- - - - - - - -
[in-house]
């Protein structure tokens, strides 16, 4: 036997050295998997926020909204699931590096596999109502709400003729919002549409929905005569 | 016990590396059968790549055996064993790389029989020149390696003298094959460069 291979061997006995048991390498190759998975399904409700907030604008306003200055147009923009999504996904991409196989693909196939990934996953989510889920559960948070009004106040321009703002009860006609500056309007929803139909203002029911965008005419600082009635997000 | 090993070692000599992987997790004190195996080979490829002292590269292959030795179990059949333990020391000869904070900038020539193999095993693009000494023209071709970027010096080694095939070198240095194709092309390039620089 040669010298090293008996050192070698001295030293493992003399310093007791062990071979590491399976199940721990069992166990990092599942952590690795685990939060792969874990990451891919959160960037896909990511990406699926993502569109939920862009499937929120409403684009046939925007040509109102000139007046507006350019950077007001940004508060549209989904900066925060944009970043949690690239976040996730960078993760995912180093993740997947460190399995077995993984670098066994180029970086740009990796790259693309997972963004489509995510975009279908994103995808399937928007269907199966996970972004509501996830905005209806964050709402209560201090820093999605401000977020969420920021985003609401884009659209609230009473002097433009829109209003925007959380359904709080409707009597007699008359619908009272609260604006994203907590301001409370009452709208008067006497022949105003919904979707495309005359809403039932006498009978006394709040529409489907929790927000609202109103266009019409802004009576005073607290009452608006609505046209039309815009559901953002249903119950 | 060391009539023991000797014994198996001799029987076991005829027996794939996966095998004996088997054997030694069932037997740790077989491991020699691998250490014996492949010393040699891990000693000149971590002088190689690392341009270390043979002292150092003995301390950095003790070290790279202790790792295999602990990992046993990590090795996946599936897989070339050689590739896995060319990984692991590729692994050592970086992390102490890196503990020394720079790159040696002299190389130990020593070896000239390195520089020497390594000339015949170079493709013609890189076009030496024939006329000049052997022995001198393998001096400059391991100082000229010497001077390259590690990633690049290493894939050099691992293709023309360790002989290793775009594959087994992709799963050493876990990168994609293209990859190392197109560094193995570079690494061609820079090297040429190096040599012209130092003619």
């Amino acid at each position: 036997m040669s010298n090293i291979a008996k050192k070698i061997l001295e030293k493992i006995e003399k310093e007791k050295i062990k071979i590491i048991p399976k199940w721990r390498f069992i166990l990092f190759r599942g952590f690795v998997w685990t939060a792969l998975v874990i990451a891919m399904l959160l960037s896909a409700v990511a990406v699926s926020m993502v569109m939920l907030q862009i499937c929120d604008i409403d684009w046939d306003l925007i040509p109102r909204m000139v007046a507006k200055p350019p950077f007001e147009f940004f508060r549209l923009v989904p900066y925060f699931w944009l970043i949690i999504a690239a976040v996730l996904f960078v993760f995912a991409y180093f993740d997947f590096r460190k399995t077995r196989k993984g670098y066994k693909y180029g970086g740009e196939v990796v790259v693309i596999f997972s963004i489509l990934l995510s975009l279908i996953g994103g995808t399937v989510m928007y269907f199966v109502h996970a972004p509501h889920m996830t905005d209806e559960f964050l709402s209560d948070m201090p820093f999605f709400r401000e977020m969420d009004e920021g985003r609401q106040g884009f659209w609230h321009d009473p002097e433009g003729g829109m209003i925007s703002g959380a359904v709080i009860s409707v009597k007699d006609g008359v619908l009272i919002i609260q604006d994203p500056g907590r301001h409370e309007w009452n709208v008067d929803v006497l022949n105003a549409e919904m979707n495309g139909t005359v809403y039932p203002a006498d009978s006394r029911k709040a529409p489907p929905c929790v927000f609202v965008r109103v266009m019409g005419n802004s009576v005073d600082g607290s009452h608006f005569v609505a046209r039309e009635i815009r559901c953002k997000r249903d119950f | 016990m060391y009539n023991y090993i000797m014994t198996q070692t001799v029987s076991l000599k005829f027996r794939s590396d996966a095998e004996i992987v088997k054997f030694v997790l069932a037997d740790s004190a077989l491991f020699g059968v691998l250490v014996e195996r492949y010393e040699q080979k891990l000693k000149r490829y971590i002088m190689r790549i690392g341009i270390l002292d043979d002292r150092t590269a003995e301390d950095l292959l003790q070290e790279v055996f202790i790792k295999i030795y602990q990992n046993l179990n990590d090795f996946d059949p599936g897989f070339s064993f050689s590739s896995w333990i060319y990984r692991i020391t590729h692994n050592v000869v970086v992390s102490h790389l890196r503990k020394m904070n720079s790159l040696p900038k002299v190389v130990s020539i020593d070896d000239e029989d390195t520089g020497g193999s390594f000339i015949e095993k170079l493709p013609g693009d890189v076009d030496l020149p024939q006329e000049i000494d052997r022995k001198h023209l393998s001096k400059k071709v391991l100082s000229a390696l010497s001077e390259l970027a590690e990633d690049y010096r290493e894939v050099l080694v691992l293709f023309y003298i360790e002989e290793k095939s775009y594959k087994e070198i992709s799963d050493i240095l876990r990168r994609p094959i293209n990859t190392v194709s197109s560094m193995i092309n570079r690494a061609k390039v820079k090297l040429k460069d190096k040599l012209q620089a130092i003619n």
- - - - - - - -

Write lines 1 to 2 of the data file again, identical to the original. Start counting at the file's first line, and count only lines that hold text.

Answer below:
[in-house]
């Protein structure tokens, strides 16, 4: 036997050295998997926020909204699931590096596999109502709400003729919002549409929905005569 | 016990590396059968790549055996064993790389029989020149390696003298094959460069 291979061997006995048991390498190759998975399904409700907030604008306003200055147009923009999504996904991409196989693909196939990934996953989510889920559960948070009004106040321009703002009860006609500056309007929803139909203002029911965008005419600082009635997000 | 090993070692000599992987997790004190195996080979490829002292590269292959030795179990059949333990020391000869904070900038020539193999095993693009000494023209071709970027010096080694095939070198240095194709092309390039620089 040669010298090293008996050192070698001295030293493992003399310093007791062990071979590491399976199940721990069992166990990092599942952590690795685990939060792969874990990451891919959160960037896909990511990406699926993502569109939920862009499937929120409403684009046939925007040509109102000139007046507006350019950077007001940004508060549209989904900066925060944009970043949690690239976040996730960078993760995912180093993740997947460190399995077995993984670098066994180029970086740009990796790259693309997972963004489509995510975009279908994103995808399937928007269907199966996970972004509501996830905005209806964050709402209560201090820093999605401000977020969420920021985003609401884009659209609230009473002097433009829109209003925007959380359904709080409707009597007699008359619908009272609260604006994203907590301001409370009452709208008067006497022949105003919904979707495309005359809403039932006498009978006394709040529409489907929790927000609202109103266009019409802004009576005073607290009452608006609505046209039309815009559901953002249903119950 | 060391009539023991000797014994198996001799029987076991005829027996794939996966095998004996088997054997030694069932037997740790077989491991020699691998250490014996492949010393040699891990000693000149971590002088190689690392341009270390043979002292150092003995301390950095003790070290790279202790790792295999602990990992046993990590090795996946599936897989070339050689590739896995060319990984692991590729692994050592970086992390102490890196503990020394720079790159040696002299190389130990020593070896000239390195520089020497390594000339015949170079493709013609890189076009030496024939006329000049052997022995001198393998001096400059391991100082000229010497001077390259590690990633690049290493894939050099691992293709023309360790002989290793775009594959087994992709799963050493876990990168994609293209990859190392197109560094193995570079690494061609820079090297040429190096040599012209130092003619």